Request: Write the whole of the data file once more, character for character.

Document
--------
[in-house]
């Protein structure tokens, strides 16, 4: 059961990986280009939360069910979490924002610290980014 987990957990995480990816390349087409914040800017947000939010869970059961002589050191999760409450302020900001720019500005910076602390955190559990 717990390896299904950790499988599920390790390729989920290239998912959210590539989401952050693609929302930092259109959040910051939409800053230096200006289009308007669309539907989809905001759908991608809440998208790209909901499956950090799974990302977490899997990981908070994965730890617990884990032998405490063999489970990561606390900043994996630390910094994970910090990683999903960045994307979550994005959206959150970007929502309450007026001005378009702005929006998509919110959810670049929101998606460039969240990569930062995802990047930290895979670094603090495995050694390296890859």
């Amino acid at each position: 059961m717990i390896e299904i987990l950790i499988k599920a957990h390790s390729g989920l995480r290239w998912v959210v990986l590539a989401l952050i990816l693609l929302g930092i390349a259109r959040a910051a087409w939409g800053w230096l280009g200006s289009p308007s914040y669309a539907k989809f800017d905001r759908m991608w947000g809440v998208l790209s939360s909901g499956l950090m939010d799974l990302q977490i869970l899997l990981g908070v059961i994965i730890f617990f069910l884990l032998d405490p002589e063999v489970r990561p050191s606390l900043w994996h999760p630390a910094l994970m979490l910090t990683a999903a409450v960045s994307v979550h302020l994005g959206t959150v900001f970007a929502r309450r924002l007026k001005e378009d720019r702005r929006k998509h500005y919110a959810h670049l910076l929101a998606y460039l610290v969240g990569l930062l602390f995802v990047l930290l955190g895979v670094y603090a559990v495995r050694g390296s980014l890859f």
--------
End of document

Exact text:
[in-house]
């Protein structure tokens, strides 16, 4: 059961990986280009939360069910979490924002610290980014 987990957990995480990816390349087409914040800017947000939010869970059961002589050191999760409450302020900001720019500005910076602390955190559990 717990390896299904950790499988599920390790390729989920290239998912959210590539989401952050693609929302930092259109959040910051939409800053230096200006289009308007669309539907989809905001759908991608809440998208790209909901499956950090799974990302977490899997990981908070994965730890617990884990032998405490063999489970990561606390900043994996630390910094994970910090990683999903960045994307979550994005959206959150970007929502309450007026001005378009702005929006998509919110959810670049929101998606460039969240990569930062995802990047930290895979670094603090495995050694390296890859």
């Amino acid at each position: 059961m717990i390896e299904i987990l950790i499988k599920a957990h390790s390729g989920l995480r290239w998912v959210v990986l590539a989401l952050i990816l693609l929302g930092i390349a259109r959040a910051a087409w939409g800053w230096l280009g200006s289009p308007s914040y669309a539907k989809f800017d905001r759908m991608w947000g809440v998208l790209s939360s909901g499956l950090m939010d799974l990302q977490i869970l899997l990981g908070v059961i994965i730890f617990f069910l884990l032998d405490p002589e063999v489970r990561p050191s606390l900043w994996h999760p630390a910094l994970m979490l910090t990683a999903a409450v960045s994307v979550h302020l994005g959206t959150v900001f970007a929502r309450r924002l007026k001005e378009d720019r702005r929006k998509h500005y919110a959810h670049l910076l929101a998606y460039l610290v969240g990569l930062l602390f995802v990047l930290l955190g895979v670094y603090a559990v495995r050694g390296s980014l890859f």